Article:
After the OpenAI CEO drama concluded last week, a report dropped a big bombshell about the company’s most recent work. OpenAI supposedly stumbled upon a big AI breakthrough called Q* (Q-Star) that could threaten humanity. The detail comes from a letter that unnamed OpenAI researchers had sent to the board before Sam Altman’s firing. The new Q* algorithm might have been one of the key developments that led to the firing of Altman.
Now that Altman is back as CEO of OpenAI, he addressed questions about those five days between his firing and rehiring in an interview. Sam Altman avoided addressing the reasons why the board fired him. But OpenAI CTO Mira Murati said the events that just unfolded have nothing to do with AI safety.
The Q* question inevitably surfaced, with Sam Altman somewhat acknowledging the letter that mentioned it. He labeled the whole thing as “an unfortunate leak,” which seems to indicate the concerns in that letter are real.
The Q* letter
It was Reuters that first reported on the Q* algorithm just as OpenAI rehired Sam Altman. While Reuters had not seen the letter, it reported that Q* achieved something that generative AI can’t do reliably. That’s solving math problems:
Given vast computing resources, the new model was able to solve certain mathematical problems, the person said on condition of anonymity because the individual was not authorized to speak on behalf of the company. Though only performing math on the level of grade-school students, acing such tests made researchers very optimistic about Q*’s future success, the source said.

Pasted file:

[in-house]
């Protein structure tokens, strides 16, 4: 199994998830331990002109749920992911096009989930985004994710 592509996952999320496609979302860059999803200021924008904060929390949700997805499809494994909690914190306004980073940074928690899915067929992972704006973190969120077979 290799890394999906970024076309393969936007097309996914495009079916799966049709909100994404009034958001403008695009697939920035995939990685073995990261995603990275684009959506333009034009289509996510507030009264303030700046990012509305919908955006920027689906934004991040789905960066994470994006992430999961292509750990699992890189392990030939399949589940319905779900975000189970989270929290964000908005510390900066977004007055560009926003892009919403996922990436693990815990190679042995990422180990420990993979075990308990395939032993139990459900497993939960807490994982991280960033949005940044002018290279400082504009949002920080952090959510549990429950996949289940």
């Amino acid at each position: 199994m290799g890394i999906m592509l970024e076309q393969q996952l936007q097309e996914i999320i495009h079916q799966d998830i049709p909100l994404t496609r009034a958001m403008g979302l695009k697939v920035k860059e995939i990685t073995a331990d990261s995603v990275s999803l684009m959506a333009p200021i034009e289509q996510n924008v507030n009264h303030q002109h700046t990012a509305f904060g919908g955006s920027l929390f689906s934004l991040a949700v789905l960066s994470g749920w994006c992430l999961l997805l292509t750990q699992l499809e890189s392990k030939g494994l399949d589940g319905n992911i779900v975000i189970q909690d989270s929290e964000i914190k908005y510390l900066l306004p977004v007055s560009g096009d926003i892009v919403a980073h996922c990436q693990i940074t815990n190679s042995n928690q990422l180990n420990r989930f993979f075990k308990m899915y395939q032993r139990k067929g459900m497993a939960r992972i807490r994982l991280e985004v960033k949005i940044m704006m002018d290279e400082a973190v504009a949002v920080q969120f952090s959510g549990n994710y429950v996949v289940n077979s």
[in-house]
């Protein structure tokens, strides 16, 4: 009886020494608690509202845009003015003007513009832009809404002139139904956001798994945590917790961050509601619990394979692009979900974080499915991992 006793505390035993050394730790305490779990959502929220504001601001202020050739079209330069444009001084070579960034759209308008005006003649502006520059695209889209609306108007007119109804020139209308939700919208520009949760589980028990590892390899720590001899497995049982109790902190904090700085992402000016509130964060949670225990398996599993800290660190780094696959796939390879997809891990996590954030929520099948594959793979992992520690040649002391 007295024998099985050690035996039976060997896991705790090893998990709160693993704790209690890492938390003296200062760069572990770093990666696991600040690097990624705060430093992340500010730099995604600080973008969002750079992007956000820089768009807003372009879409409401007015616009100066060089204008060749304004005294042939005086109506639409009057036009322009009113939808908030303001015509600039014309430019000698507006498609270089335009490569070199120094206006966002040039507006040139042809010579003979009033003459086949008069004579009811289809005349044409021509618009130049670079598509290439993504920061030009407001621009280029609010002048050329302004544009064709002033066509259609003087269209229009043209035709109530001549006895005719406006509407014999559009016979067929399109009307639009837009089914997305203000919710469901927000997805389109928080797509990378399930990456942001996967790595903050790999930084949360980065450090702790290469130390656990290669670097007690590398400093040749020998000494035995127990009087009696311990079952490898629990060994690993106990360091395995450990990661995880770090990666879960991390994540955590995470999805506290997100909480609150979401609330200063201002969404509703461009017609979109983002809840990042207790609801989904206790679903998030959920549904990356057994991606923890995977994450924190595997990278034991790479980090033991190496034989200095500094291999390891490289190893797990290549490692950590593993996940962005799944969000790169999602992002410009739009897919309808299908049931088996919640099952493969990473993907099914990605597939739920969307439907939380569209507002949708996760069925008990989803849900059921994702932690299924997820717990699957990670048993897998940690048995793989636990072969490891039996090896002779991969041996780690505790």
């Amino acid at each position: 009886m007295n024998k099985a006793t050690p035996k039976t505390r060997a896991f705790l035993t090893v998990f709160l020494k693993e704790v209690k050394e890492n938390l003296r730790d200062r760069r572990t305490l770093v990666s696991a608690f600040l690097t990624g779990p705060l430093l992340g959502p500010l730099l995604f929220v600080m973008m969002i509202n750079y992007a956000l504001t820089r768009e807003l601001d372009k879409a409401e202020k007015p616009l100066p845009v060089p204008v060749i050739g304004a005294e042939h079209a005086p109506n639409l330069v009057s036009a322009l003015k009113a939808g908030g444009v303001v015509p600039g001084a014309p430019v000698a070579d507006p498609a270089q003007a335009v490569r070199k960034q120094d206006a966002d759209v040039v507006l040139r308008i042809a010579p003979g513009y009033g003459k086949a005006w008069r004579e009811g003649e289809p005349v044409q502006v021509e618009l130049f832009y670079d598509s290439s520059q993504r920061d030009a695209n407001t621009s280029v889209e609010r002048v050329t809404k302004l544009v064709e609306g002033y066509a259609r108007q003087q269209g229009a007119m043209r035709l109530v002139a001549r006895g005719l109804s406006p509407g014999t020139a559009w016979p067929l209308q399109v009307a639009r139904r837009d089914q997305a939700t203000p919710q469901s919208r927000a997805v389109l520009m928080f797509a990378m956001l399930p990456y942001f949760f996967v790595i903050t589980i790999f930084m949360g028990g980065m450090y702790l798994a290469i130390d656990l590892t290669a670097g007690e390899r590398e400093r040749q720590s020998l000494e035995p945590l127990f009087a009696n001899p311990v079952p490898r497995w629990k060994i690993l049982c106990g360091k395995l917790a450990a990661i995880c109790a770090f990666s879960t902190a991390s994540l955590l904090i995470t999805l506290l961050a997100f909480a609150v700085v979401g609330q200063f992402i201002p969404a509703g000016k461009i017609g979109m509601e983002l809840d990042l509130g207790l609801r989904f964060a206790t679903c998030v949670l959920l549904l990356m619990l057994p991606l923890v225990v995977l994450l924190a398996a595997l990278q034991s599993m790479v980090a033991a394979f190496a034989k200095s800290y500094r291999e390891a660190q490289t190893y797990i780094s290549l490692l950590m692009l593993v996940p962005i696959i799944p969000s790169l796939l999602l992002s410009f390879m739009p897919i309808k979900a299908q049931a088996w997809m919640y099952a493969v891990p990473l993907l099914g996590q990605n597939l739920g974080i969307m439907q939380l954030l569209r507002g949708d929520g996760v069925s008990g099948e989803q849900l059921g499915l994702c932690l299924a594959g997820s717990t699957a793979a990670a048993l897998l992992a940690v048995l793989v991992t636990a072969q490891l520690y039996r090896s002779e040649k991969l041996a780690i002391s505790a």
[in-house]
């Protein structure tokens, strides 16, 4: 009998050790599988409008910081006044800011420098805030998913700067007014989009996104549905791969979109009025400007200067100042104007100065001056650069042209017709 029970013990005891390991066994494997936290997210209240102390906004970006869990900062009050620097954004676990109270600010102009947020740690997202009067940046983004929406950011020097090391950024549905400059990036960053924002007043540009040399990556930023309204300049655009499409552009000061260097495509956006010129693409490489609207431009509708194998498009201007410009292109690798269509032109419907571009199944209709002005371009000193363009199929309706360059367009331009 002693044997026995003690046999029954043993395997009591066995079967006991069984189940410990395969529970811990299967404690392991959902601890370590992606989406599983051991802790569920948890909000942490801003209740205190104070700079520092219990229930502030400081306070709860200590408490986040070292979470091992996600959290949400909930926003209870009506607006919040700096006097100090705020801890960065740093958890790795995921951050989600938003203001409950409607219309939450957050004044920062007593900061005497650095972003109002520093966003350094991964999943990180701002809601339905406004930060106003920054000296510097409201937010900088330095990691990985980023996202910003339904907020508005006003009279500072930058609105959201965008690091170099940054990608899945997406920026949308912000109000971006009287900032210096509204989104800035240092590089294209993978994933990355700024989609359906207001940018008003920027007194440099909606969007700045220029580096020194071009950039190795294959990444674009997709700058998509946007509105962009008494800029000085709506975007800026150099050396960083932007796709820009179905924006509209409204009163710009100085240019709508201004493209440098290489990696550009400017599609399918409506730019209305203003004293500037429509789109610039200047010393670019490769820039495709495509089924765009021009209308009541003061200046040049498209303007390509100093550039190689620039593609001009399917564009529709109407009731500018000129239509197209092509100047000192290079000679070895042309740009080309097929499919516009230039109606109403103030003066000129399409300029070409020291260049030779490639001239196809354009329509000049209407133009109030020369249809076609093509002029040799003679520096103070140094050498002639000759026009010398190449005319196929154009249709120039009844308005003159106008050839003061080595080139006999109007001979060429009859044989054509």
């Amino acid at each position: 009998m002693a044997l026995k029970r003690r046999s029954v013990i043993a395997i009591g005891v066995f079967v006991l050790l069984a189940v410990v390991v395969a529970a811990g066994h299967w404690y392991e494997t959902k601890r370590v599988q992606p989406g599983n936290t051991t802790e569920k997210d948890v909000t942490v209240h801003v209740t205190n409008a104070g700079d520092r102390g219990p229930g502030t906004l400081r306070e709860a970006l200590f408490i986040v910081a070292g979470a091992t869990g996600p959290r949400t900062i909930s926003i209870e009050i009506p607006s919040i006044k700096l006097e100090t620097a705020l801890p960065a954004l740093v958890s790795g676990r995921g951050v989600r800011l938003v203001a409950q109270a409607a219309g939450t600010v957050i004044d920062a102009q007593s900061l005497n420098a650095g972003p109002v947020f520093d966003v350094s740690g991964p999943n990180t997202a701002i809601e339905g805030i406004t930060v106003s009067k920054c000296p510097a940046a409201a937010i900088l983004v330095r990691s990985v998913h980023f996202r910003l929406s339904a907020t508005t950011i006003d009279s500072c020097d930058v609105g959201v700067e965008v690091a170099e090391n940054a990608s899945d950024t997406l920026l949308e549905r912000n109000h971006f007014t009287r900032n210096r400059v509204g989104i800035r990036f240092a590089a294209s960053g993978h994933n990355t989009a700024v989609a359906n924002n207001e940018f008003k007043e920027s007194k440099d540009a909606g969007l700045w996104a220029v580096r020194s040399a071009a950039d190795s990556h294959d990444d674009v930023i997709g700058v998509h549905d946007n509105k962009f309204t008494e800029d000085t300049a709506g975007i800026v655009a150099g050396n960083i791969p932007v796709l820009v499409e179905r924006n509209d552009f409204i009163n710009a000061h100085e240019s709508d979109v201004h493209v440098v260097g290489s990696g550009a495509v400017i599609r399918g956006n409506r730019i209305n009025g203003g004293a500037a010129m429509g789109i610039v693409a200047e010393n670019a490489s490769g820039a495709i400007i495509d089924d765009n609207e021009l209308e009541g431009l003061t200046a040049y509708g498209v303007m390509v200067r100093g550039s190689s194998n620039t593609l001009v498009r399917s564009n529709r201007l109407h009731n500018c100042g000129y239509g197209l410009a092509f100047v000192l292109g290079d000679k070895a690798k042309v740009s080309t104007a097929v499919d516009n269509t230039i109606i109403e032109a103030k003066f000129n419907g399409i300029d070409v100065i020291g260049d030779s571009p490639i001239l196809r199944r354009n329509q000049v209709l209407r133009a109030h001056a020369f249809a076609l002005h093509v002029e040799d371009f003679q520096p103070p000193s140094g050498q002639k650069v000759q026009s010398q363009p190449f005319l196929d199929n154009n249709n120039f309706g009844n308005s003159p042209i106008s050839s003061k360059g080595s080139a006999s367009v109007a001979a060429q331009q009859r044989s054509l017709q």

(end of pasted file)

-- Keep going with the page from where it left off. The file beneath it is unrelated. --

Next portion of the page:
This might be a big milestone towards developing smarter AI. Maybe it’s one of the building blocks towards the first AGI that OpenAI is working on. That’s all speculation, as the company has yet to address such developments.
OpenAI did not comment on the matter at the time. But Mira Murati reportedly alerted the staff last week about the Q* stories that would soon emerge.
What Sam Altman says
In an interview with The Verge, Sam Altman answered a question about Q*, choosing to largely pivot towards AI safety and its benefits for the world. That’s what OpenAI is developing and why Sam Altman is at the company. Here’s his full comment:
No particular comment on that unfortunate leak. But what we have been saying — two weeks ago, what we are saying today, what we’ve been saying a year ago, what we were saying earlier on — is that we expect progress in this technology to continue to be rapid, and also that we expect to continue to work very hard to figure out how to make it safe and beneficial. That’s why we got up every day before. That’s why we will get up every day in the future. I think we have been extraordinarily consistent on that.
Without commenting on any specific thing or project or whatever, we believe that progress is research. You can always hit a wall, but we expect that progress will continue to be significant. And we want to engage with the world about that and figure out how to make this as good as we possibly can.
I’ll also point out a different comment that Sam Altman made at the Asia-Pacific Economic Cooperation summit a day before being fired. That comment teased a big AI breakthrough, though he didn’t detail it:
Four times now in the history of OpenAI, the most recent time was just in the last couple weeks, I’ve gotten to be in the room, when we sort of push the veil of ignorance back and the frontier of discovery forward, and getting to do that is the professional honor of a lifetime.
Was that about Q*? We don’t have a definitive answer to that. But it sure seems like OpenAI has made some big breakthroughs recently. As long as it’s safe, that’s certainly exciting news for the future of ChatGPT. And if it’s not safe, well, we might never know AGI has been reached until it’s too late.